The answer to adiaphora, however, is not whataboutery. We ought not say, ‘there are more important issues to worry about than whether we wear shirt and tie on a Sunday’. The reason being, if God’s word commands it directly – or the application of scriptural principles demand it – we are openly flouting the word of God if we determine not to do it. The answer is to show scripturally why the issue does or does not apply in the way we are being challenged and to recognise its relative import in the Christian life (see here for example). Even if an issue is not one of first-order importance, we are cavalier to simply brush it off as of no importance. Whilst it may not be a mark of orthodoxy, it may not even be an issue that doesn’t deny the faith but on which it is hard to have denominational fellowship, but if God’s word says it, we cannot simply ignore it.

Ultimately, this means that the issue of whataboutery, at heart, is not one of whether there are more important matters to worry about. The real issue is whether we believe the Bible or not. Fundamentally it is whether we are prepared to submit to all the scriptures or if we are going to pick and choose the bits we will follow. Are we inclined to obey the whole counsel of God or will we continually ask ‘what about that other sin that I’m not doing’ or ‘aren’t there other more important sins to worry about’?

Listen to James on this issue:

10 For whoever keeps the whole law but fails in one point has become accountable for all of it. 11 For he who said, “Do not commit adultery”, also said, “Do not murder.” If you do not commit adultery but do murder, you have become a transgressor of the law. 12 So speak and so act as those who are to be judged under the law of liberty. 13 For judgement is without mercy to one who has shown no mercy. Mercy triumphs over judgement. (James 2:10-13)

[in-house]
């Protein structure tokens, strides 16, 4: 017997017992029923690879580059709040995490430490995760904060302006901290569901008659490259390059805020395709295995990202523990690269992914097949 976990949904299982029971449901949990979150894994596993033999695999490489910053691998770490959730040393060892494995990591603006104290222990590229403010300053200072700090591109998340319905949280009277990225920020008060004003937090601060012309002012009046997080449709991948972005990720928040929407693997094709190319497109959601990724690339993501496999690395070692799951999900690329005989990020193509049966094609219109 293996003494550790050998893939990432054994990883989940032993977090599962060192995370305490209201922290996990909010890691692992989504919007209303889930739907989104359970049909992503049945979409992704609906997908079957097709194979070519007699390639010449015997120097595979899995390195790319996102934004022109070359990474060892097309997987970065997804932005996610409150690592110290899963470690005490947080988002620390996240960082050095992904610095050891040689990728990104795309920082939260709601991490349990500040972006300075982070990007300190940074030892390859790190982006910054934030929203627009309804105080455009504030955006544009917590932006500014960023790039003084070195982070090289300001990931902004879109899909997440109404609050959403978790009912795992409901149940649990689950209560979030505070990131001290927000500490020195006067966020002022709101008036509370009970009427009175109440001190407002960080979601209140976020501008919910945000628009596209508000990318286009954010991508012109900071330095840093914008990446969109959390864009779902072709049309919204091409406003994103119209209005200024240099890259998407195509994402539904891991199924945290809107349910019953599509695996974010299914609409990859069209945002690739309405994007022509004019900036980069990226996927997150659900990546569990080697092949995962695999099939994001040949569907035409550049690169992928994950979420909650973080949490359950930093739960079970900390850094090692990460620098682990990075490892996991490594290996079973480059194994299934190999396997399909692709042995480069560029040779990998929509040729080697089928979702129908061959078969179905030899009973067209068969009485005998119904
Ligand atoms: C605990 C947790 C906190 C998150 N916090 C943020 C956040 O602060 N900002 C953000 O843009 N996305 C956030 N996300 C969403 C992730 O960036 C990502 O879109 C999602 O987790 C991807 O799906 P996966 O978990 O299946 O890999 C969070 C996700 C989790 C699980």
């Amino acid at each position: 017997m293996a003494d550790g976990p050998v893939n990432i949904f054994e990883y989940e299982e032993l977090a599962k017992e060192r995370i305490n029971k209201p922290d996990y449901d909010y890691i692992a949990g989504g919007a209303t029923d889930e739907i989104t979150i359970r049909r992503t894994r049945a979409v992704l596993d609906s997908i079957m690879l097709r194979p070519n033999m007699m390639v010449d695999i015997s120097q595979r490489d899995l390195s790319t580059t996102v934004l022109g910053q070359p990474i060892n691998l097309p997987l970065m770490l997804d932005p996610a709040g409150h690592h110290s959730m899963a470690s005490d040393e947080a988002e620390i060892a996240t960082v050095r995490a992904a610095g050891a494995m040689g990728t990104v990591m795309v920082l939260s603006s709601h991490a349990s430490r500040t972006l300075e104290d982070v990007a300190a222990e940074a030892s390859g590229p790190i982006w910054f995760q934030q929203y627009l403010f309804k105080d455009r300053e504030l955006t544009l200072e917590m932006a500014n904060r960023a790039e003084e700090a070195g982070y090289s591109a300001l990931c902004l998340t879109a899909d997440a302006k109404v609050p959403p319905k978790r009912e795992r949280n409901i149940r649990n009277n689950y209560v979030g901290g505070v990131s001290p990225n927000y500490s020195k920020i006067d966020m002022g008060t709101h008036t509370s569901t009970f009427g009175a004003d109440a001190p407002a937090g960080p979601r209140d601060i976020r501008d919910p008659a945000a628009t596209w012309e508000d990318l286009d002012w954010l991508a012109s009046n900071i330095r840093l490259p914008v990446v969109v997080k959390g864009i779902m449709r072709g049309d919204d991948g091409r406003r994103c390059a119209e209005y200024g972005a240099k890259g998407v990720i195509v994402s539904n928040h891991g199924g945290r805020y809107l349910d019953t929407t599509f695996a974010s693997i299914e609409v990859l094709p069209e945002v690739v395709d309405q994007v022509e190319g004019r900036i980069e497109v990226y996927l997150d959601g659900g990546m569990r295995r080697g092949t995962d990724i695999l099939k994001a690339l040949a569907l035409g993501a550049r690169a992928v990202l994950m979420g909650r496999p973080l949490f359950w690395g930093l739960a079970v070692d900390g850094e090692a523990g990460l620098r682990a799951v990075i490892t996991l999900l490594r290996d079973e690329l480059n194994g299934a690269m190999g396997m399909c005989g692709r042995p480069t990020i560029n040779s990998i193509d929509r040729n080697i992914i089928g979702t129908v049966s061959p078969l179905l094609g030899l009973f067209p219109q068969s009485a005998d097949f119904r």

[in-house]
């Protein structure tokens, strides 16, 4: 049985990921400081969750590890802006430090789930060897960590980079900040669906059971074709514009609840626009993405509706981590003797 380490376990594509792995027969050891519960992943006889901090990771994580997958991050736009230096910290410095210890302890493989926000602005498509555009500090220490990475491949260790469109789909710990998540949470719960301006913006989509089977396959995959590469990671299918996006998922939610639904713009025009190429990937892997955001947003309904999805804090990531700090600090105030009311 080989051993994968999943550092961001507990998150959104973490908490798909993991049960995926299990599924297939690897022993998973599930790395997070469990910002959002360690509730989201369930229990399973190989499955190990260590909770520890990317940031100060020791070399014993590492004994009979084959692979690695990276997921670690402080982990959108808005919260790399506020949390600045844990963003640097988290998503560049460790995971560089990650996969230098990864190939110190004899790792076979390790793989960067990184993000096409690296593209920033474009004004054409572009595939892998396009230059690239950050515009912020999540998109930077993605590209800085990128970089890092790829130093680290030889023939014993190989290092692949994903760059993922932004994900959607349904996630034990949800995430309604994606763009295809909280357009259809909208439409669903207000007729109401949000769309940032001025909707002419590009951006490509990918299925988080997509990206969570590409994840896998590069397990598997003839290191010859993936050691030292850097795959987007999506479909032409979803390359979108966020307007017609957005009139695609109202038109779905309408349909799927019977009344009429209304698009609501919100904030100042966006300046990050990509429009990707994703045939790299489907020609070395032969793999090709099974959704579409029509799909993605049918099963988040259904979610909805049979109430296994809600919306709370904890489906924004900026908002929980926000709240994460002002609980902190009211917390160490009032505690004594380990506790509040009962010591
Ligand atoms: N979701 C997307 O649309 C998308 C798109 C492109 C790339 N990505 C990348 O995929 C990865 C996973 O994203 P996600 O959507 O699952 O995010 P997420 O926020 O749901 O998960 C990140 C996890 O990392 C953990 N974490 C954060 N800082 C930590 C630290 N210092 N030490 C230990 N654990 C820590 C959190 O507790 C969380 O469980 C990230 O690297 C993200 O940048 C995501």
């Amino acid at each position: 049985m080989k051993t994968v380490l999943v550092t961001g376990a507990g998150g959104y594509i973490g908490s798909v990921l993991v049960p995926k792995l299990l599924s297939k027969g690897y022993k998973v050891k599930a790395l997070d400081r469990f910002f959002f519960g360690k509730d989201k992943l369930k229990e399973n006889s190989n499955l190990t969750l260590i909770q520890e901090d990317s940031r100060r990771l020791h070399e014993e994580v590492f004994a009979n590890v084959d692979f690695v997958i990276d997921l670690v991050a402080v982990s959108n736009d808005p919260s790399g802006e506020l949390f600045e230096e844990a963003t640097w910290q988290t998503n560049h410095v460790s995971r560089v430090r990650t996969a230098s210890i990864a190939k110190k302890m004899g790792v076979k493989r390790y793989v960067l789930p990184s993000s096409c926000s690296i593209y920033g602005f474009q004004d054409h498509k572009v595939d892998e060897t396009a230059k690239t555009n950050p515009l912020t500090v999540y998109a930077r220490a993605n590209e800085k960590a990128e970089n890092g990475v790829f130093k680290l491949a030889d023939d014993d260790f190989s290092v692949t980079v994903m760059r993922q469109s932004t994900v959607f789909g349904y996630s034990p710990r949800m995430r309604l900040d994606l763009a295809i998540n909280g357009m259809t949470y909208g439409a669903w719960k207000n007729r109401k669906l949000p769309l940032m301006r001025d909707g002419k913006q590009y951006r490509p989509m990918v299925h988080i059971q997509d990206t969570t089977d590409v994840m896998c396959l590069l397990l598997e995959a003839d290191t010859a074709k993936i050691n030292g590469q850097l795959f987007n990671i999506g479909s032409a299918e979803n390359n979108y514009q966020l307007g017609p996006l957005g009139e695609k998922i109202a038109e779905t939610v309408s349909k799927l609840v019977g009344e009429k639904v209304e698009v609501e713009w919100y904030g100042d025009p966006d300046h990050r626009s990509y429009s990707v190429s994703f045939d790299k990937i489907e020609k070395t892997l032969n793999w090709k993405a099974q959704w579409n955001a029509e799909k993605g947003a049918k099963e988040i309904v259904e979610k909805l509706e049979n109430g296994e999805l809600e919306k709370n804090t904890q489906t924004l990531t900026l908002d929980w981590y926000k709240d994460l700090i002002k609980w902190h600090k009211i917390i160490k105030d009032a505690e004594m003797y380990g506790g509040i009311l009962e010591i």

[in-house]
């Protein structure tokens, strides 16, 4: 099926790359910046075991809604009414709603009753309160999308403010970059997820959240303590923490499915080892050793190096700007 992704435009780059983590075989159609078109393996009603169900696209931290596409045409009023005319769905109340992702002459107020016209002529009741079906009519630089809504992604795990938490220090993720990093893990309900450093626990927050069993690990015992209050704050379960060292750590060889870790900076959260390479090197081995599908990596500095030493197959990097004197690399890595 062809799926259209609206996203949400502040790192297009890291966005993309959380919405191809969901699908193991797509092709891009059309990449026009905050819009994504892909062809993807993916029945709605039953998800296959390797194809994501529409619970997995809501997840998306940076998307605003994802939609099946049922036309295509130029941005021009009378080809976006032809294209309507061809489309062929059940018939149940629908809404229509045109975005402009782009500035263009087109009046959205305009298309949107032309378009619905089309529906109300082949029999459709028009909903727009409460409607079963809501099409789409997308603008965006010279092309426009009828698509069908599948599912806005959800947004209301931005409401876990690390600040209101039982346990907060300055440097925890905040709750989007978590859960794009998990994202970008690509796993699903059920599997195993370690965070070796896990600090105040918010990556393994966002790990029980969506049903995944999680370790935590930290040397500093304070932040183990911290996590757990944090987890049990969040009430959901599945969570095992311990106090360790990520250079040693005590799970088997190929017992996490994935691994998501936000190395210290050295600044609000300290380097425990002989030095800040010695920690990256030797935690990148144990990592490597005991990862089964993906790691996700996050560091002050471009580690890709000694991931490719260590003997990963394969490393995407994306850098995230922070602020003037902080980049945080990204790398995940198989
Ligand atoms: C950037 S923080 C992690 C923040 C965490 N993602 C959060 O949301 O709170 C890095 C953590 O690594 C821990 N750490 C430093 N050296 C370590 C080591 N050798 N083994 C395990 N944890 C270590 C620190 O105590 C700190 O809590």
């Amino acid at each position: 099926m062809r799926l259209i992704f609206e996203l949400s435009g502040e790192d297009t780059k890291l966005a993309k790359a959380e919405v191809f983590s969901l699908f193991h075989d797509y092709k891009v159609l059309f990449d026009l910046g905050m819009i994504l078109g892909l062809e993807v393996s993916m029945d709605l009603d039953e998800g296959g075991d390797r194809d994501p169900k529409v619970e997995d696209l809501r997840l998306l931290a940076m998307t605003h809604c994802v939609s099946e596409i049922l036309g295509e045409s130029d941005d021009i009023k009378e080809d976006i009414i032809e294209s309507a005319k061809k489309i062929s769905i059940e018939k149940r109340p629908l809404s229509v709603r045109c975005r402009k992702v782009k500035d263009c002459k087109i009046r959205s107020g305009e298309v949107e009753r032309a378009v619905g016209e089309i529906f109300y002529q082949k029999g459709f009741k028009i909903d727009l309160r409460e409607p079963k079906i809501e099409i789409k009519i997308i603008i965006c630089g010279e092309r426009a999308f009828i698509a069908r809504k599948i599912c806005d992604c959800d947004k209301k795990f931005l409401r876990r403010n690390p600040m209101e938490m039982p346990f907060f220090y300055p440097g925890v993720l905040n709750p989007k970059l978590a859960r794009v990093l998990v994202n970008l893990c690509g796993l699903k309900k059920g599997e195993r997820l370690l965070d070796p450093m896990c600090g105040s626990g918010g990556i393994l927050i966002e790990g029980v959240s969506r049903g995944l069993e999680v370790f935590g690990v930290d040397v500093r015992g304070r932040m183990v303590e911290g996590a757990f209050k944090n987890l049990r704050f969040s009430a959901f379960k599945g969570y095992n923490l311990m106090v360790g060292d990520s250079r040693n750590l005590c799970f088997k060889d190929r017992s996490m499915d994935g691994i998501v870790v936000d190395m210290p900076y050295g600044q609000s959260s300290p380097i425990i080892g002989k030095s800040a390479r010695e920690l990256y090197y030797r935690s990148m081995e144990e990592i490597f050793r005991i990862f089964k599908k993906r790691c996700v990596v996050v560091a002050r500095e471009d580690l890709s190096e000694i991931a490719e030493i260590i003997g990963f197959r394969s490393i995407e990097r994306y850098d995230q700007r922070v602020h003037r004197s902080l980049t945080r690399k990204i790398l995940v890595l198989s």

Whataboutery says this sin doesn’t matter, there are bigger sins with which to concern ourselves. James says, this sin does matter because being liable for this one makes you guilty of all. Adam whatabouted over his sin but the simple act of eating some fruit he had been told to leave alone meant he was a transgressor of God’s law and was thus guilty. If Adam was so guilty for merely eating some fruit he was told not to eat, how much more guilty are we when we continually and repeatedly ignore God’s word and our own conscience in the pursuit of our own sin?

To whatabout over sin is to ignore the very word of God. The issue isn’t whether this is a big deal or that is a relatively minor complaint, it is whether God’s word says it is a problem or not. When faced with God’s word, whataboutery smacks of nothing more than trying to avoid it. The issue is whether we are willing to continue in sin or, even if we don’t consider it the most serious sin, we are willing to submit to the expressed will of God.

Asking, ‘aren’t there bigger issues than this?’, comes into sharp relief when we read:

Everyone who makes a practice of sinning also practices lawlessness; sin is lawlessness… Whoever makes a practice of sinning is of the devil, for the devil has been sinning from the beginning. The reason the Son of God appeared was to destroy the works of the devil (1 John 3:4, 8) 

As James says, ‘whoever keeps the whole law but fails in one point has become accountable for all of it…If you do not commit adultery but do murder, you have become a transgressor of the law.‘ Are there bigger sins than this one? Maybe. But the question ‘are there bigger issues than this?’ begs another: is there any bigger issue than that which will see you into a lost eternity under God’s righteous condemnation? You be the judge, dear reader.